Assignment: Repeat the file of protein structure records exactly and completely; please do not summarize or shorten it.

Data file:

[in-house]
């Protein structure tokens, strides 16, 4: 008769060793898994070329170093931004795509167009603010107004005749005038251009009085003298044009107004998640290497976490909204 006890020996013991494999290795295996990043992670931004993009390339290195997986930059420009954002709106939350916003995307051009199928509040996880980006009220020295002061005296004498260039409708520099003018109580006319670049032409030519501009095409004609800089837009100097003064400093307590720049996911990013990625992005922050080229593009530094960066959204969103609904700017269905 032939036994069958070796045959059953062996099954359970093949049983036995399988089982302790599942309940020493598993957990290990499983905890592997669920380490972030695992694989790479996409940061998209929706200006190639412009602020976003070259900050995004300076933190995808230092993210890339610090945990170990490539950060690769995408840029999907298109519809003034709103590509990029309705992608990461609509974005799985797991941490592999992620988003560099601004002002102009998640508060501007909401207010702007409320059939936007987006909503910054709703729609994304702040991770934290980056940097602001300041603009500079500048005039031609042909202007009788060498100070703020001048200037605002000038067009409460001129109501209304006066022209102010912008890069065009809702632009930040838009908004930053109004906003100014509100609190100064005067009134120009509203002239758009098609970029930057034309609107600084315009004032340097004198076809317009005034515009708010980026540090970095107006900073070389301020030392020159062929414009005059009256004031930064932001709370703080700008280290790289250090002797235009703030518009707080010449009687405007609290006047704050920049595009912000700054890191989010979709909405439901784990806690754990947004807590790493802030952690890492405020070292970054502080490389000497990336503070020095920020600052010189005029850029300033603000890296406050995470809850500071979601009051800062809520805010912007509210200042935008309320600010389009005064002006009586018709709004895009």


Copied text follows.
[in-house]
């Protein structure tokens, strides 16, 4: 008769060793898994070329170093931004795509167009603010107004005749005038251009009085003298044009107004998640290497976490909204 006890020996013991494999290795295996990043992670931004993009390339290195997986930059420009954002709106939350916003995307051009199928509040996880980006009220020295002061005296004498260039409708520099003018109580006319670049032409030519501009095409004609800089837009100097003064400093307590720049996911990013990625992005922050080229593009530094960066959204969103609904700017269905 032939036994069958070796045959059953062996099954359970093949049983036995399988089982302790599942309940020493598993957990290990499983905890592997669920380490972030695992694989790479996409940061998209929706200006190639412009602020976003070259900050995004300076933190995808230092993210890339610090945990170990490539950060690769995408840029999907298109519809003034709103590509990029309705992608990461609509974005799985797991941490592999992620988003560099601004002002102009998640508060501007909401207010702007409320059939936007987006909503910054709703729609994304702040991770934290980056940097602001300041603009500079500048005039031609042909202007009788060498100070703020001048200037605002000038067009409460001129109501209304006066022209102010912008890069065009809702632009930040838009908004930053109004906003100014509100609190100064005067009134120009509203002239758009098609970029930057034309609107600084315009004032340097004198076809317009005034515009708010980026540090970095107006900073070389301020030392020159062929414009005059009256004031930064932001709370703080700008280290790289250090002797235009703030518009707080010449009687405007609290006047704050920049595009912000700054890191989010979709909405439901784990806690754990947004807590790493802030952690890492405020070292970054502080490389000497990336503070020095920020600052010189005029850029300033603000890296406050995470809850500071979601009051800062809520805010912007509210200042935008309320600010389009005064002006009586018709709004895009």